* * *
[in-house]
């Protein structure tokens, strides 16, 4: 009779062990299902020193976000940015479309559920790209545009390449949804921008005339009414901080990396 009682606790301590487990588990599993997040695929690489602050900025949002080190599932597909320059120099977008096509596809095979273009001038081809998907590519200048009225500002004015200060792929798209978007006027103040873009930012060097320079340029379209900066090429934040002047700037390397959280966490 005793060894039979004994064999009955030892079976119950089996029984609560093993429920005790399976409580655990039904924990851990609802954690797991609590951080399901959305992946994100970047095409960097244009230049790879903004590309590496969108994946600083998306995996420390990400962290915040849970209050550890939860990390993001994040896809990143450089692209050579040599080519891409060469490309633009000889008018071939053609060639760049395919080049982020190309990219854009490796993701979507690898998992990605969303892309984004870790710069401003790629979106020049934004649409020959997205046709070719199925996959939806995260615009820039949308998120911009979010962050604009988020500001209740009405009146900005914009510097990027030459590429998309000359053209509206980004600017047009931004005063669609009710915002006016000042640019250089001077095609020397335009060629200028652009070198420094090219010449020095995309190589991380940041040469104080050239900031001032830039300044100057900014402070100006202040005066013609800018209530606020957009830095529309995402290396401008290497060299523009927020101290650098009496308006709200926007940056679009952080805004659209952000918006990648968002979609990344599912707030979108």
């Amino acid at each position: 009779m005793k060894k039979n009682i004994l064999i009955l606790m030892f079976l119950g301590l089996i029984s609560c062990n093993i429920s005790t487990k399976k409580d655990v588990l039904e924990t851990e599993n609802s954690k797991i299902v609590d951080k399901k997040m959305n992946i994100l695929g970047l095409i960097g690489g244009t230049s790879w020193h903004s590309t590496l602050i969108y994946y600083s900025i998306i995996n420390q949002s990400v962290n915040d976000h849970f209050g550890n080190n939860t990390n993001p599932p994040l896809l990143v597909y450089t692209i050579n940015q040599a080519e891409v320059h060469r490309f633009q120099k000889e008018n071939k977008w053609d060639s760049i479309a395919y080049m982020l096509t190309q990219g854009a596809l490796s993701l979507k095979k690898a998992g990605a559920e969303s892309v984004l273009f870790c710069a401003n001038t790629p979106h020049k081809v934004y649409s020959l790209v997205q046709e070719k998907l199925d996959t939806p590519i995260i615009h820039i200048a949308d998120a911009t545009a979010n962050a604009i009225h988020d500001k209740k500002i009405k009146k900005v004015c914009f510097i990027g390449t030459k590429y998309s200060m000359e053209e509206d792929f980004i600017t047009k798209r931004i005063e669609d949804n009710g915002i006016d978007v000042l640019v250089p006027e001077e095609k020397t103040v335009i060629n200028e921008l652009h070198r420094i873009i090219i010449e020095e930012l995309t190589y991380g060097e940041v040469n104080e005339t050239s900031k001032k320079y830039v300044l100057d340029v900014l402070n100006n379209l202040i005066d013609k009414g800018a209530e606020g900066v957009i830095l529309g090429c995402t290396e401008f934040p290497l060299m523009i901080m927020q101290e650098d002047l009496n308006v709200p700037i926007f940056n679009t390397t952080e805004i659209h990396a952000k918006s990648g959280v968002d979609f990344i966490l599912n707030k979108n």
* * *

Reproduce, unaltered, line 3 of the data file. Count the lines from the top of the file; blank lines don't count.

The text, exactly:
């Amino acid at each position: 009779m005793k060894k039979n009682i004994l064999i009955l606790m030892f079976l119950g301590l089996i029984s609560c062990n093993i429920s005790t487990k399976k409580d655990v588990l039904e924990t851990e599993n609802s954690k797991i299902v609590d951080k399901k997040m959305n992946i994100l695929g970047l095409i960097g690489g244009t230049s790879w020193h903004s590309t590496l602050i969108y994946y600083s900025i998306i995996n420390q949002s990400v962290n915040d976000h849970f209050g550890n080190n939860t990390n993001p599932p994040l896809l990143v597909y450089t692209i050579n940015q040599a080519e891409v320059h060469r490309f633009q120099k000889e008018n071939k977008w053609d060639s760049i479309a395919y080049m982020l096509t190309q990219g854009a596809l490796s993701l979507k095979k690898a998992g990605a559920e969303s892309v984004l273009f870790c710069a401003n001038t790629p979106h020049k081809v934004y649409s020959l790209v997205q046709e070719k998907l199925d996959t939806p590519i995260i615009h820039i200048a949308d998120a911009t545009a979010n962050a604009i009225h988020d500001k209740k500002i009405k009146k900005v004015c914009f510097i990027g390449t030459k590429y998309s200060m000359e053209e509206d792929f980004i600017t047009k798209r931004i005063e669609d949804n009710g915002i006016d978007v000042l640019v250089p006027e001077e095609k020397t103040v335009i060629n200028e921008l652009h070198r420094i873009i090219i010449e020095e930012l995309t190589y991380g060097e940041v040469n104080e005339t050239s900031k001032k320079y830039v300044l100057d340029v900014l402070n100006n379209l202040i005066d013609k009414g800018a209530e606020g900066v957009i830095l529309g090429c995402t290396e401008f934040p290497l060299m523009i901080m927020q101290e650098d002047l009496n308006v709200p700037i926007f940056n679009t390397t952080e805004i659209h990396a952000k918006s990648g959280v968002d979609f990344i966490l599912n707030k979108n």